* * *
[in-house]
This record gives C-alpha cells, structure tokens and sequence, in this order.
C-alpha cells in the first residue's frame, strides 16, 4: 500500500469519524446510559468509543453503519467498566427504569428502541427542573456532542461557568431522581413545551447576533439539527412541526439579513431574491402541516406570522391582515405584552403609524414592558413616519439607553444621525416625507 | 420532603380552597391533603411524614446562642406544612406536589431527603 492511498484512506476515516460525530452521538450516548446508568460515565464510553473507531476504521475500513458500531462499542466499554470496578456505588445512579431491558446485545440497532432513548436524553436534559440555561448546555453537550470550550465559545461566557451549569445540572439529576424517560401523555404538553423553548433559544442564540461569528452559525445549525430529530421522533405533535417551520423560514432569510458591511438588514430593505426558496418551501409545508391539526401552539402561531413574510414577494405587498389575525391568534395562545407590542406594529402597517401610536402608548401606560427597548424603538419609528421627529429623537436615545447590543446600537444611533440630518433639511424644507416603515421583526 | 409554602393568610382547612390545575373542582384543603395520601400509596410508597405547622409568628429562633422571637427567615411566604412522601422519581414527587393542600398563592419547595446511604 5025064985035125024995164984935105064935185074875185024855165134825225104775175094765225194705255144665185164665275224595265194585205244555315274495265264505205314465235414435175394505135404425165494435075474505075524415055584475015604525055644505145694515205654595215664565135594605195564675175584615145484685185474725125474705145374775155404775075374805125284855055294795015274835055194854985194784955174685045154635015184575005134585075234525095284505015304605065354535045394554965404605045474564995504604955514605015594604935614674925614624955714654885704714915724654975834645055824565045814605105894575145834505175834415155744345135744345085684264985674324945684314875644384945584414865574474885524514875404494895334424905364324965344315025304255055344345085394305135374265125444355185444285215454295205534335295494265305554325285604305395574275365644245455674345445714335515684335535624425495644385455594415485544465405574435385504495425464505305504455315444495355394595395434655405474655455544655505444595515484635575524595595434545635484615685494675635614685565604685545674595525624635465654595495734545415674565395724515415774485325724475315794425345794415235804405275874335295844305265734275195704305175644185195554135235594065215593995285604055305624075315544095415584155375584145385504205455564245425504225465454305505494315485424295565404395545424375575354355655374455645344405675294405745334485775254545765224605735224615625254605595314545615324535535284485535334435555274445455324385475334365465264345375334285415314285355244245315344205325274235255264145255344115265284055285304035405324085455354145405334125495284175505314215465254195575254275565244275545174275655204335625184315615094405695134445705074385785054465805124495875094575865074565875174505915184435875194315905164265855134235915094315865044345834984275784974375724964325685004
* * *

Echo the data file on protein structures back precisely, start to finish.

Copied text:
[in-house]
This record gives C-alpha cells, structure tokens and sequence, in this order.
C-alpha cells in the first residue's frame, strides 16, 4: 500500500469519524446510559468509543453503519467498566427504569428502541427542573456532542461557568431522581413545551447576533439539527412541526439579513431574491402541516406570522391582515405584552403609524414592558413616519439607553444621525416625507 | 420532603380552597391533603411524614446562642406544612406536589431527603 492511498484512506476515516460525530452521538450516548446508568460515565464510553473507531476504521475500513458500531462499542466499554470496578456505588445512579431491558446485545440497532432513548436524553436534559440555561448546555453537550470550550465559545461566557451549569445540572439529576424517560401523555404538553423553548433559544442564540461569528452559525445549525430529530421522533405533535417551520423560514432569510458591511438588514430593505426558496418551501409545508391539526401552539402561531413574510414577494405587498389575525391568534395562545407590542406594529402597517401610536402608548401606560427597548424603538419609528421627529429623537436615545447590543446600537444611533440630518433639511424644507416603515421583526 | 409554602393568610382547612390545575373542582384543603395520601400509596410508597405547622409568628429562633422571637427567615411566604412522601422519581414527587393542600398563592419547595446511604 5025064985035125024995164984935105064935185074875185024855165134825225104775175094765225194705255144665185164665275224595265194585205244555315274495265264505205314465235414435175394505135404425165494435075474505075524415055584475015604525055644505145694515205654595215664565135594605195564675175584615145484685185474725125474705145374775155404775075374805125284855055294795015274835055194854985194784955174685045154635015184575005134585075234525095284505015304605065354535045394554965404605045474564995504604955514605015594604935614674925614624955714654885704714915724654975834645055824565045814605105894575145834505175834415155744345135744345085684264985674324945684314875644384945584414865574474885524514875404494895334424905364324965344315025304255055344345085394305135374265125444355185444285215454295205534335295494265305554325285604305395574275365644245455674345445714335515684335535624425495644385455594415485544465405574435385504495425464505305504455315444495355394595395434655405474655455544655505444595515484635575524595595434545635484615685494675635614685565604685545674595525624635465654595495734545415674565395724515415774485325724475315794425345794415235804405275874335295844305265734275195704305175644185195554135235594065215593995285604055305624075315544095415584155375584145385504205455564245425504225465454305505494315485424295565404395545424375575354355655374455645344405675294405745334485775254545765224605735224615625254605595314545615324535535284485535334435555274445455324385475334365465264345375334285415314285355244245315344205325274235255264145255344115265284055285304035405324085455354145405334125495284175505314215465254195575254275565244275545174275655204335625184315615094405695134445705074385785054465805124495875094575865074565875174505915184435875194315905164265855134235915094315865044345834984275784974375724964325685004